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Who is the America’s Cup Measurer?

Published on December 30th, 2020

The people closest to the secrets and developments of the AC75 are the measurers, and while their lips are sealed, the role is a fascinating one, from start to finish. Sailing World’s Dobbs Davis introduces AC36 official measurer, David McCollough, who is privy to all of the secrets, above under the hoods, of the AC75s.

An enduring appeal of the America’s Cup is the inherent challenge of having well-funded teams full of very smart sailors, designers, builders and technologists face off against each other in a quest for an edge in performance that is often exceedingly narrow, yet can make all the difference between winning and losing.

Whether racing in J Class yachts, 12-Metres, ultra-fast multihulls or the current foiled monohulls, any small edge in speed and maneuverability can make a huge outcome in the results.

It is this quest that drives innovation in design and fabrication, some of which may trickle down into the levels where the rest of us sail, and a team can devote enormous resources into this effort: reportedly the American Magic team logged more than 100,000 hours in design time put into their entry.

Yet how do they know the limits on how far to push? Who is it that defines and enforces these limits? And how can teams be kept within the goalposts for compliance? Not only are these tricky questions, but they have to be addressed correctly: the integrity and success of the event depend on it.

To explore these and other questions we had a chat with David McCollough, one of three members of the Measurement Committee for the 36th America’s Cup, while he was in quarantine in Auckland awaiting clearance to start working on site. He was dividing time between his family that had come with him for the next few months of the event, his ongoing projects at home with his yacht design firm McCollough Yachts in Newport, and his position as an AC36 measurer.

First, a preamble is needed on class rules. Most of us who are one-design racing know about these, and how they may (or may not) define specifications and limits to defined dimensions and materials used in the hull, appendages, rig and sails, along with other speed-producing parameters like crew weight.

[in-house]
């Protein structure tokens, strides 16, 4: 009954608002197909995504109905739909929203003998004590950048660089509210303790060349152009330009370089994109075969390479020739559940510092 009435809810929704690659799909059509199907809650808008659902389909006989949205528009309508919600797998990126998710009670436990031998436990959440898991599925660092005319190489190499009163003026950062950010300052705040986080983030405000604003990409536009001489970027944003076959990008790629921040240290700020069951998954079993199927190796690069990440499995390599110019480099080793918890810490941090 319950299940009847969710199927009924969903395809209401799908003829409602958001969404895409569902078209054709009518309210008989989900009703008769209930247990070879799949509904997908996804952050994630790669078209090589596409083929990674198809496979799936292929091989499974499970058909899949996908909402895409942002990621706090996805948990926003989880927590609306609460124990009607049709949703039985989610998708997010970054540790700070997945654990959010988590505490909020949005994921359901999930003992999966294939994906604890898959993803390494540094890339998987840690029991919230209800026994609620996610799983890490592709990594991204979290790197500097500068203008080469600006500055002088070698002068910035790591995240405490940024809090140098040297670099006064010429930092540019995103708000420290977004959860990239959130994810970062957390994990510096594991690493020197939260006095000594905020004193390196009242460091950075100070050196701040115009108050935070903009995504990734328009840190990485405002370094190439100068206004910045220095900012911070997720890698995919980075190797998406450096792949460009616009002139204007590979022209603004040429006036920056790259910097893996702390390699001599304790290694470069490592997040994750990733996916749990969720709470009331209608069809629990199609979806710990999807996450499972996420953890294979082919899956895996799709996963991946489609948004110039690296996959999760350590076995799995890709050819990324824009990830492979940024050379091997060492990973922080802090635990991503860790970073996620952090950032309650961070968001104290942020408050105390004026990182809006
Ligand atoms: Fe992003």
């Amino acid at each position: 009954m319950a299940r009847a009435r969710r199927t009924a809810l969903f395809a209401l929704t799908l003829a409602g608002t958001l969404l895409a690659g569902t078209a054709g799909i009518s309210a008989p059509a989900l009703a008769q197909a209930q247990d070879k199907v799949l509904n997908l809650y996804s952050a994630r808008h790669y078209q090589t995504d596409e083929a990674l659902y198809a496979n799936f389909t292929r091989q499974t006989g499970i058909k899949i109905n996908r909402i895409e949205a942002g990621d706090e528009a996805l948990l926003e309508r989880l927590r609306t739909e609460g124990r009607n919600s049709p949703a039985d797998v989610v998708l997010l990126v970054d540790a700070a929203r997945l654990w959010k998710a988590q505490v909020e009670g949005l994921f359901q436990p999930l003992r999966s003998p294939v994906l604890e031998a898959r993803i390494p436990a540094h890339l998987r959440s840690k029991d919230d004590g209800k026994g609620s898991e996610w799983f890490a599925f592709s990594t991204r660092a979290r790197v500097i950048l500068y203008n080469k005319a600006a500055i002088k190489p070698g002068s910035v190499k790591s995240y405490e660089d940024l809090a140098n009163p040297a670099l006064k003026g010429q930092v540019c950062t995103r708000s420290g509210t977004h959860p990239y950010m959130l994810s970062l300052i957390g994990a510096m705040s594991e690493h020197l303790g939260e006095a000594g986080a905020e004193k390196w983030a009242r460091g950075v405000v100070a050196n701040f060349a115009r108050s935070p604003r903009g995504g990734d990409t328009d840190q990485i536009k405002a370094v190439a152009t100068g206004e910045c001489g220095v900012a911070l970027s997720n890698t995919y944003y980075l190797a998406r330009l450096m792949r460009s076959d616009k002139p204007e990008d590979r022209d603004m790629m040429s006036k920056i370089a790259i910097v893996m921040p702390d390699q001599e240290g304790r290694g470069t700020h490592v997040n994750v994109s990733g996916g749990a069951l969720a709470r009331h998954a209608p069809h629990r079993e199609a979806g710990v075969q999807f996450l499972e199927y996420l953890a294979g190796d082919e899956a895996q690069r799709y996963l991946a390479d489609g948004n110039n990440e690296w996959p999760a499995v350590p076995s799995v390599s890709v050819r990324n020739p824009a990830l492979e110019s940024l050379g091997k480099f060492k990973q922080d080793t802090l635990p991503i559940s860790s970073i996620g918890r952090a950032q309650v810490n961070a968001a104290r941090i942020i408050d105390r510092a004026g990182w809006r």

Most strict one-design classes are those that permit little or no changes to approved builder-supplied parts, and many of us know how to optimize our performance within these strict rules by, for example, fairing the bottom or maximizing our crew weight.

In contrast, other classes are more relaxed and permit some development to evolve within defined limits. This is where the AC 36 Class Rule is, where some parts of the boat are one-design and provided, whereas others are allowed to vary subject to the approval of the Class Rule Committee, whose eyes and ears for interpretation and compliance are the Measurers.

McCollough’s qualifications for AC36 started from when he was employed at Morelli and Melvin during the 34th America’s Cup where the team was commissioned by Oracle to help write the Class Rule for that cycle’s event. Educated in mechanical engineering and yacht design, he said that was a cycle that showed huge development change from starting with some non-foiling boats to having all foiling boats, with the game-changer being in the details of foiling control.

He credits this time with having made the contacts and good relations with members of Team New Zealand that has led to his current appointment. “This is where I learned about how tough rule-writing really is,” McCollough said, “and how challenging the job of Measurer is in an evolving environment. This has also allowed me to appreciate the process involved in this cycle with yet another new type of boat: you often don’t know what you don’t know because no one has dealt with a boat of this type before. – Full story

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